The mosque and car bombings added well to the overall mystery, but other than that the action was lacking in this episode, however like with episode 5, I believe this episode is meant to be more mentally than physically spectacular. The revelation that the explosives used were the same explosives that killed Nick wasn’t that much of a revelation, it seemed obvious to me that it was going to be the outcome.

The digging into Jackie’s character as a suspect was the highlight of the episode. I didn’t see her as being a former neo-Nazi coming. While it makes her as a character interesting, I do question whether this was added to make her look more like a suspect, as it seems inconsistent to what we have previously seen in her as a character. Then again, that would be the point to throw off the viewer, so I guess I can give it a pass, however it didn’t really fit in seamlessly.

I did enjoy Claire’s effort to find dirt on Jackie, however her almost being caught in the act was really a cliche. The best scene for me was the sort-of interrogation between Hyde and Jackie, to me it didn’t feel like an interrogation as Hyde clearly doesn’t think that Jackie is the perpetrator, and it also shows how far their working relationship has progressed.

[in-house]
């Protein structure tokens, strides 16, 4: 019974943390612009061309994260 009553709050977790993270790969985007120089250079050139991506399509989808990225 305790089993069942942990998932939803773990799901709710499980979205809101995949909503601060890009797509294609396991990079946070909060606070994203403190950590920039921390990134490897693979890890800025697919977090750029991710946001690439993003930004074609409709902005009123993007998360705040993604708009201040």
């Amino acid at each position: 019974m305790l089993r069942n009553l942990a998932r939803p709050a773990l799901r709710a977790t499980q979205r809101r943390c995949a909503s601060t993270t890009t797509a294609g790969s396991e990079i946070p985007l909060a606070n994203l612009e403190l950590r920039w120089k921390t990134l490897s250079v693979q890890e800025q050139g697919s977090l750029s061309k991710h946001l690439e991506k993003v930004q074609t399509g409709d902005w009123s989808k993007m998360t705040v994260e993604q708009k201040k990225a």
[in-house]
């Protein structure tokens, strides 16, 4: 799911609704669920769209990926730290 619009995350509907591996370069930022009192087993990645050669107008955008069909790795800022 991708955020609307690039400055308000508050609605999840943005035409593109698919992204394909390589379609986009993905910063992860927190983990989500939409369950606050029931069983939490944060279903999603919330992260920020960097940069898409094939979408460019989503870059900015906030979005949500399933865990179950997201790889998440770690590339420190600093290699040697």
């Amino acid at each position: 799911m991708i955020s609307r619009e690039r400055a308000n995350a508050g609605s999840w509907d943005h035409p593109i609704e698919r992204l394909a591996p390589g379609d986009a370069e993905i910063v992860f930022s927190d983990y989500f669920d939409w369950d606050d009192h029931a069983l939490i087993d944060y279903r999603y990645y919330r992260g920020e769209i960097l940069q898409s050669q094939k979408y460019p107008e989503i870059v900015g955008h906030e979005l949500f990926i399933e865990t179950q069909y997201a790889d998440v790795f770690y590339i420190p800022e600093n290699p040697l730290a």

I did enjoy the performances of Alexander Bertrand and Harriet Dyer as Danny Tollis and Dakota Matherson respectively. I think they played the role of the stereotypical white supremacists perfectly. On a personal note, I didn’t recognise Harriet Dyer at first as I’m accustomed to seeing her in Love Child and as a Love Child fan, I enjoyed seeing Harriet and Mandy McElhinney working together in what could not be a more different show, but I digress. The reveal of John Debeers and ASIO’s involvement was seamless and I’m looking forward to discovering who the perpetrator is, my money is on Andrew.

At first, I felt Oscar’s health scare didn’t really add to the episode until the last two minutes. I felt a sense of unease when everything came back clear and everyone was happy, I knew a twist had to be thrown in somewhere. Hyde’s car being hit at the end of the episode was a twist I kind of saw coming, that being said it perfectly leads into next week’s season finale.

Overall this episode was an improvement from last week and considering that I’ve found no information on whether there will be a second season, next week’s finale will be interesting.




Hyde & Seek–Episode 6

I feel like this season is supposed to be split into two halves and that this episode is the start of the second half.

This episode explored the aftermath of Malik’s killing. The office celebrates their apparent victory and Hyde & Claire have been told to take time off. Claire’s further exploration on the case based on her gut instinct that someone else is behind it all, leads to her and Hyde travelling to Jakarta. Their interactions with Parisa and Azim subtly showed Hyde’s guilt for shooting a terrorist who was trying to make a better life for his family, which was an interesting paradox. I honestly didn’t see the revelation of Malik being a family man coming, however the road blocks that Hyde and Claire faced in getting their answers and the corruption, I did see coming.